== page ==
What We Know About Trump’s Condition After Contracting COVID-19
President Donald Trump, who has been diagnosed with COVID-19, headed to Walter Reed National Military Medical Center Friday evening.
The president was flown to the hospital and was expected to undergo tests there, unnamed sources told The New York Times.
In a video message from the White House on Friday evening, Trump thanked “everybody for the tremendous support.”
“I’m going to Walter Reed hospital. I think I’m doing very well, but we’re going to make sure that things work out,” he said in the video — his first tweet since he announced his diagnosis in the early hours of Friday morning. Trump added that first lady Melania Trump, who was also diagnosed with the coronavirus, is “doing very well.”
Earlier Friday, White House press secretary Kayleigh McEnany had said that Trump was “in good spirits, has mild symptoms, and has been working throughout the day.”
“Out of an abundance of caution, and at the recommendation of his physician and medical experts, the President will be working from the presidential offices at Walter Reed for the next few days,” she added.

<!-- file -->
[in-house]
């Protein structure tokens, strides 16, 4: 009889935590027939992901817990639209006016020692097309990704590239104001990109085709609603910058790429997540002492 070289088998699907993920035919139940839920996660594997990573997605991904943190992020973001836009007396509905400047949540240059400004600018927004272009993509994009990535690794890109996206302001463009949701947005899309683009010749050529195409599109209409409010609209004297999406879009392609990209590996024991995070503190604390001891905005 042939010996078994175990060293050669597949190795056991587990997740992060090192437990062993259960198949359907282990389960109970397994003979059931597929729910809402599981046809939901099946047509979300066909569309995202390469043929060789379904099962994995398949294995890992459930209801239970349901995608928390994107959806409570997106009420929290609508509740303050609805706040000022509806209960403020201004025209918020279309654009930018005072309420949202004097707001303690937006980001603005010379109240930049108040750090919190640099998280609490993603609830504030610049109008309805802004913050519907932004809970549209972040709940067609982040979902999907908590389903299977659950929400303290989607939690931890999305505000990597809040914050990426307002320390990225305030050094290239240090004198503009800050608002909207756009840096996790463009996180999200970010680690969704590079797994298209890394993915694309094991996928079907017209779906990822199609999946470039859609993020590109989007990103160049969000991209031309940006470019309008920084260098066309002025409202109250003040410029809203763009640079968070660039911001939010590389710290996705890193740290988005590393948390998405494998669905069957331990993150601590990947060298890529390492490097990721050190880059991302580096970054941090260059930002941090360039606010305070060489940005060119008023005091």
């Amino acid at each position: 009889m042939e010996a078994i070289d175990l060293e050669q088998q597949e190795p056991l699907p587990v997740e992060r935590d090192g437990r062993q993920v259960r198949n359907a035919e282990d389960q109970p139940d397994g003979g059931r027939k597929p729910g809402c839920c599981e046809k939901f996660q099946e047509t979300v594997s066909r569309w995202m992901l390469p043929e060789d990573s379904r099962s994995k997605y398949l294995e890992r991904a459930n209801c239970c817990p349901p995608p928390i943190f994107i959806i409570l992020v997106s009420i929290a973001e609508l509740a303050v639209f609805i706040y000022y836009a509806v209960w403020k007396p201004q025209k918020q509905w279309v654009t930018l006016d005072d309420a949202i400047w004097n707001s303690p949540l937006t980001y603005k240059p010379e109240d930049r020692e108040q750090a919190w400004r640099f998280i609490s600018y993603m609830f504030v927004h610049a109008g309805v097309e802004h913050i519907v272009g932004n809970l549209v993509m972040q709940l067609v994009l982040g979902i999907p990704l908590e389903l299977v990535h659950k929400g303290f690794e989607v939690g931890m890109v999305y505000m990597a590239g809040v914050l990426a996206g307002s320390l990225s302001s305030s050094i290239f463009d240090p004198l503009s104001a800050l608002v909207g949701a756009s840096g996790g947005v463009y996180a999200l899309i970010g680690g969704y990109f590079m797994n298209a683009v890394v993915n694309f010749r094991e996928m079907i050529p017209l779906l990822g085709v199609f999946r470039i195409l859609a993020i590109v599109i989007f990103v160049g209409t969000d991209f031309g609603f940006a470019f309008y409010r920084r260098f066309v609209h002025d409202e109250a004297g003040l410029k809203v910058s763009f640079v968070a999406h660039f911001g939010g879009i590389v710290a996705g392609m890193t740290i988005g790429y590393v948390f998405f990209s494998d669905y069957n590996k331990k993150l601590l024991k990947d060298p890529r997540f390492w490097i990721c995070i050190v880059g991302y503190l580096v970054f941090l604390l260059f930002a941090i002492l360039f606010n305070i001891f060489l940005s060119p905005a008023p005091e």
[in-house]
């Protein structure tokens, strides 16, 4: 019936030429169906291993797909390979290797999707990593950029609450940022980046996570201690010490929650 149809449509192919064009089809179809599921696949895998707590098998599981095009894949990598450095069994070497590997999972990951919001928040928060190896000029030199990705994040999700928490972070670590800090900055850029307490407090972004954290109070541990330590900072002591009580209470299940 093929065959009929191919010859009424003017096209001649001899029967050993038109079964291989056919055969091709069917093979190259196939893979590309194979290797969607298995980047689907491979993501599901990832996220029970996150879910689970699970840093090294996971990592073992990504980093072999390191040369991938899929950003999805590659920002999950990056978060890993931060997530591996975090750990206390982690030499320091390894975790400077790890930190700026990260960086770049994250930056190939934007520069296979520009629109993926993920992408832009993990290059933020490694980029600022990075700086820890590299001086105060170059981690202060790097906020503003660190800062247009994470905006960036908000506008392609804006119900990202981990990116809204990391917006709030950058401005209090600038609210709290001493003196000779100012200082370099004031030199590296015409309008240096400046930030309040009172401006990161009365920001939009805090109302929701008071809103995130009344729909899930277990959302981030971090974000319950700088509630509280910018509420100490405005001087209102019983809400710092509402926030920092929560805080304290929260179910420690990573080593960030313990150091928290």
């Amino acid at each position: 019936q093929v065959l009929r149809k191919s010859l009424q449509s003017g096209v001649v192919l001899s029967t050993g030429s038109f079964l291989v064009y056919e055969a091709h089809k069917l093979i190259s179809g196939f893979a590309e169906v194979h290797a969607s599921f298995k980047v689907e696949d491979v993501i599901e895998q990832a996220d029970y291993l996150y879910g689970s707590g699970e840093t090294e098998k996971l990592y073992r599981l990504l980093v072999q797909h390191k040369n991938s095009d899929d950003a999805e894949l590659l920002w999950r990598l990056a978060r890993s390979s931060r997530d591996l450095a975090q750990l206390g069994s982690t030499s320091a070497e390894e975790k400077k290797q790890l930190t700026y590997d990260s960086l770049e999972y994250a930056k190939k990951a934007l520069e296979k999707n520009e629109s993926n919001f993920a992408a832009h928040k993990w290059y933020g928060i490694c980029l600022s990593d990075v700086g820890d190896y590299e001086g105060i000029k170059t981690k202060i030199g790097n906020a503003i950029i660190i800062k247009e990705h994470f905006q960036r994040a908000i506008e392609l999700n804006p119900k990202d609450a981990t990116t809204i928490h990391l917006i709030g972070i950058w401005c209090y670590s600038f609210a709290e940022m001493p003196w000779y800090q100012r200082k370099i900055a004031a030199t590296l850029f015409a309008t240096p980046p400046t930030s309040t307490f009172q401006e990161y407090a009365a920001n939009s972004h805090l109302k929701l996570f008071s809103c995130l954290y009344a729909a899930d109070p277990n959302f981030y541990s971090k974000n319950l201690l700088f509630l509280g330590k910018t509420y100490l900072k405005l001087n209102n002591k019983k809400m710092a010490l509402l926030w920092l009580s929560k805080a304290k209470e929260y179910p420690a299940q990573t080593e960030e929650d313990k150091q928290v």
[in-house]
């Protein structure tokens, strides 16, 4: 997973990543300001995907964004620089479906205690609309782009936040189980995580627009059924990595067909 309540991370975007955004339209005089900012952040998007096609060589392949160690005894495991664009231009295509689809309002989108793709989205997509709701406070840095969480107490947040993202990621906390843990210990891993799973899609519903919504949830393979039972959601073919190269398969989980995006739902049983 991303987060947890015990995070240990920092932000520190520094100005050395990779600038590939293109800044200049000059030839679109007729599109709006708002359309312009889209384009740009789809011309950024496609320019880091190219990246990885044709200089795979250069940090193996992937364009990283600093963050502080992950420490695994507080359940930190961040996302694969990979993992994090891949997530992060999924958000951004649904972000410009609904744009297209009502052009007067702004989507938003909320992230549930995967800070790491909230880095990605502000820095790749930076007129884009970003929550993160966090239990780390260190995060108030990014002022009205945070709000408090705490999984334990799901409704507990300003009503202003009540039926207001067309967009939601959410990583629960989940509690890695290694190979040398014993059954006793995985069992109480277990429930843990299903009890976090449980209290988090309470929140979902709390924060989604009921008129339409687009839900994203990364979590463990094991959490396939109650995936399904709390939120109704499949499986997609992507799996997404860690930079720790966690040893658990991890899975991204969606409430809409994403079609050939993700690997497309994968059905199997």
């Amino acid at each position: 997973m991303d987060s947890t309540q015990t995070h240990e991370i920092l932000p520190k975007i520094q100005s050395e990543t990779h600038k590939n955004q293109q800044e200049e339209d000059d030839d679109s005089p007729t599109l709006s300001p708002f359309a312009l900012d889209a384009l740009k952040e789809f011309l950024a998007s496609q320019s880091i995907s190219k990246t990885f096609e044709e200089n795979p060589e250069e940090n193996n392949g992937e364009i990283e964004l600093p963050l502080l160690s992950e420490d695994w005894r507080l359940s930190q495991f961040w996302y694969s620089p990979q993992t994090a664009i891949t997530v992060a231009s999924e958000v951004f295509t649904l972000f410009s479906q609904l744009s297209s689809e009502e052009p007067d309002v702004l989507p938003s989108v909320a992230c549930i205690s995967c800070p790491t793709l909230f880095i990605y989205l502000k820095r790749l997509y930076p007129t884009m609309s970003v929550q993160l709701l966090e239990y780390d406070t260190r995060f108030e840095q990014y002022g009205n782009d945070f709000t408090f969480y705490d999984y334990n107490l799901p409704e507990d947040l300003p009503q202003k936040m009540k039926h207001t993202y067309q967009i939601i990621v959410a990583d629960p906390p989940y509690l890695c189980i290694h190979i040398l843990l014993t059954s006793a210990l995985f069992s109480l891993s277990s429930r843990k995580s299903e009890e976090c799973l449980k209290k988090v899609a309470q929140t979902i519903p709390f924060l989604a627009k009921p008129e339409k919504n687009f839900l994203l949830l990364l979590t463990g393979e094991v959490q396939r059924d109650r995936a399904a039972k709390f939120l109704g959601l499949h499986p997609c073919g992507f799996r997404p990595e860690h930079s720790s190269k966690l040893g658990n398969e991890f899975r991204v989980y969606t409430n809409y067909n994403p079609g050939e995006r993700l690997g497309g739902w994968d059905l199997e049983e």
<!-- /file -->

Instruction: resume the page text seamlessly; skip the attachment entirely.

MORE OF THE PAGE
On Friday afternoon, Dr. Sean Conley, physician to the president, said in a memo that Trump “remains fatigued but in good spirits.”
Trump had been given “polyclonal antibodies,” an experimental virus treatment, and has taken famotidine (an antacid), melatonin, zinc, vitamin D and aspirin.
Melania Trump had a “mild cough and headache,” per Conley, and the rest of Trump’s family tested negative for the virus on Friday.
In a statement dated Thursday, Conley had confirmed Trump’s COVID-19 diagnosis, saying at the time that both the president and first lady were “well” and planned to stay home. He also said Trump would continue to “carry out his duties without disruption while recovering.”
But by Friday afternoon, the Trump campaign announced that “all previously announced campaign events involving the President’s participation are in the process of being moved to virtual events or are being temporarily postponed.”
Trump is 74 and considered obese, per an assessment in June by the White House physician, and therefore faces an increased risk of severe illness from the coronavirus.
Other people who have been around Trump in recent days have tested positive for the virus: Sens. Mike Lee (R-Utah) and Thom Tillis (R-N.C.), as well as University of Notre Dame President Rev. John I. Jenkins were at the White House Rose Garden on Sept. 26 for Amy Coney Barrett’s nomination to replace Justice Ruth Bader Ginsburg on the Supreme Court. White House adviser Hope Hicks also tested positive.
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